As requested by reader jmckemie, I’m posting the lasagna recipe that Vernie, my mother-in-law, has made famous—in our family, at least. (The recipe is from her church’s cookbook where it’s credited to Hannah McCord.)
The best thing about this recipe (besides the fact that it tastes marvelous) is that it’s perfect for preparing ahead of time. In fact, I think it tastes even better if you make it a day early and let the flavors blend. And meld. And organize themselves into a veritable cornucopia of yumminess.
And then on the day when you’re actually going to serve it, all you have to do is throw some garlic bread in the oven, toss together a tossed salad and voila’! You have dinner on the table. Perfect for when guests are coming over and you don’t want to have to disappear into the kitchen for long periods of time, wringing your hands over your perspiration-inducing preparations and muttering utterly dismaying stuff to yourself as you work your way through a 17-step recipe. (Was that a run on sentence? My apologies.)
Also--if you have any lasagna left over (and you wouldn’t, if I were eating with you) you can cut it into squares, flash freeze it (lay it out in rows on a foil covered cookie sheet and put in freezer till very firm) and transfer the frozen squares to a gallon Ziploc bag. Then when a lasagna hankerin’ hits, you can take out just one square for a meal-for-one or else half a dozen squares for a meal-for-more. It’s much more tasty and economical than buying frozen lasagna entrees.
How wonderfully simple is that?
So. Here’s the recipe being sent to you with the Smith family’s highest recommendations.
By the way, at the end of this recipe, I am going to share a top secret “bread recipe” with you that is so easy that you could do it in your sleep. (Although I do recommend at least a modicum of quasi-alertness any time you use your oven. Just sayin’.)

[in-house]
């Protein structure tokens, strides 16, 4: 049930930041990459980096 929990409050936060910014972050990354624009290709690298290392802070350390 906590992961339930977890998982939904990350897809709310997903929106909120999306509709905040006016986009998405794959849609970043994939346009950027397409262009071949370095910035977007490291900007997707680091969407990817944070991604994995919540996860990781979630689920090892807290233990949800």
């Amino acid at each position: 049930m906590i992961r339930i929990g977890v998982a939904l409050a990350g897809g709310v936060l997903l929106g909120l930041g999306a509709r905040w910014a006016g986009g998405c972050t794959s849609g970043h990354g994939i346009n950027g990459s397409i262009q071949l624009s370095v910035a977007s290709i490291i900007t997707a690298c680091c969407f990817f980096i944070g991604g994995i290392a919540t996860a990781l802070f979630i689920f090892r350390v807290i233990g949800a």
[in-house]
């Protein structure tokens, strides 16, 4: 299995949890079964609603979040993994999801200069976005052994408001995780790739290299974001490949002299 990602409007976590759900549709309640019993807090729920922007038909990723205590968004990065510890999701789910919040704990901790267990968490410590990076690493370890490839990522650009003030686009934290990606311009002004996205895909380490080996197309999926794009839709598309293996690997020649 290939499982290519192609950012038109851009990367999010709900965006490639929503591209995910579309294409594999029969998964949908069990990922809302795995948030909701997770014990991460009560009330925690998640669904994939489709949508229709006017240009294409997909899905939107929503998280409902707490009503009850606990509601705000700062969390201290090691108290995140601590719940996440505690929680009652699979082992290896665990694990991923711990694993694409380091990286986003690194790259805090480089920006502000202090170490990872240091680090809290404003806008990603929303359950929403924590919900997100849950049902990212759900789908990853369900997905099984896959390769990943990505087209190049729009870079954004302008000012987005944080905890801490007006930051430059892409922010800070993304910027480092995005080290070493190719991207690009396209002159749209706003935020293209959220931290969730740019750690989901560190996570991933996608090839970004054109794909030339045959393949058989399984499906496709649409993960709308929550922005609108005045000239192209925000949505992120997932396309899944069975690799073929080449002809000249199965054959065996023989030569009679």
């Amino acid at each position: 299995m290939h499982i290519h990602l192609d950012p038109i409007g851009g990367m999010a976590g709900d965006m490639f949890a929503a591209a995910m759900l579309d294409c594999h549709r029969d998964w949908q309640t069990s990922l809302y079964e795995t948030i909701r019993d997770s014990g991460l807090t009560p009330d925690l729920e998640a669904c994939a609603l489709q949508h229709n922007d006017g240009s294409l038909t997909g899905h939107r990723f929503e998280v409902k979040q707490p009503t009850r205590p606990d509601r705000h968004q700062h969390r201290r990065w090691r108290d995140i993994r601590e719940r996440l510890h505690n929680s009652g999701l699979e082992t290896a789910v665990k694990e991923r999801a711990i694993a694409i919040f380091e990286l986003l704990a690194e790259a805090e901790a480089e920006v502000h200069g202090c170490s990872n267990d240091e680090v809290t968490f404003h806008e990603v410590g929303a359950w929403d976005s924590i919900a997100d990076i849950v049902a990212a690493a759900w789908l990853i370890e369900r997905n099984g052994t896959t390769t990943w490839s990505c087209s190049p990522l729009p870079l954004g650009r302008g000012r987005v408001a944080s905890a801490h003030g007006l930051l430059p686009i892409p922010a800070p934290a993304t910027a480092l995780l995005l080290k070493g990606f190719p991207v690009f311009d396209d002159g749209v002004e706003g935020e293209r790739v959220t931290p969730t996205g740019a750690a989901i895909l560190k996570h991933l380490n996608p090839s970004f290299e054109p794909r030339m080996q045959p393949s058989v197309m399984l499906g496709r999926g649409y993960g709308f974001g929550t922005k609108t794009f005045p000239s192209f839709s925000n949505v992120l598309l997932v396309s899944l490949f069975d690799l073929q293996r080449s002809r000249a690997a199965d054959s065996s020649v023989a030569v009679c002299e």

Luscious and Lovely Lasagna
1/2 pound hot sausage (Neese brand is really good)
1/2 pound ground beef (you could substitute ground turkey)
1 clove garlic, sliced thin (I take the Lazy Lady’s way out and use the minced garlic in a jar)
1 T. basil (dried)
1 (1 lb) can tomatoes
1 t. salt
2 (6 oz) cans tomato paste
1 (10 oz) pkg lasagna noodles
3 C cottage cheese
1/2 C parmesan cheese
2 T parsley flakes
2 beaten eggs
1 lb mozzarella cheese
1. Brown meat; drain fat.
2. Add next 5 ingredients
3. Simmer uncovered for thirty minutes.
4. Cook noodles, drain, rinse.
5. Combine remaining ingredients, except mozzarella
6. In a 9 x 13 pan, alternate layers of noodles, sauce, and cottage cheese.
7. Repeat layers, ending with mozzarella cheese.
8. Bake for 30 minutes at 375 degrees.
9. Let stand for 10 minutes before cutting. And eating. And sighing with joy.
Okay, and now for the promised bread recipe. This was borrowed, taken, and otherwise hijacked from The Pioneer Woman’s recipe website. She calls it
The Bread which is also what we have opted to call it around these here non-pioneer parts of the country.
However. I have made a sight alteration to her recipe; instead of using the French bread, I substitute ciabatta bread. It’s way better. (At least in my humble, bread-loving opinion.)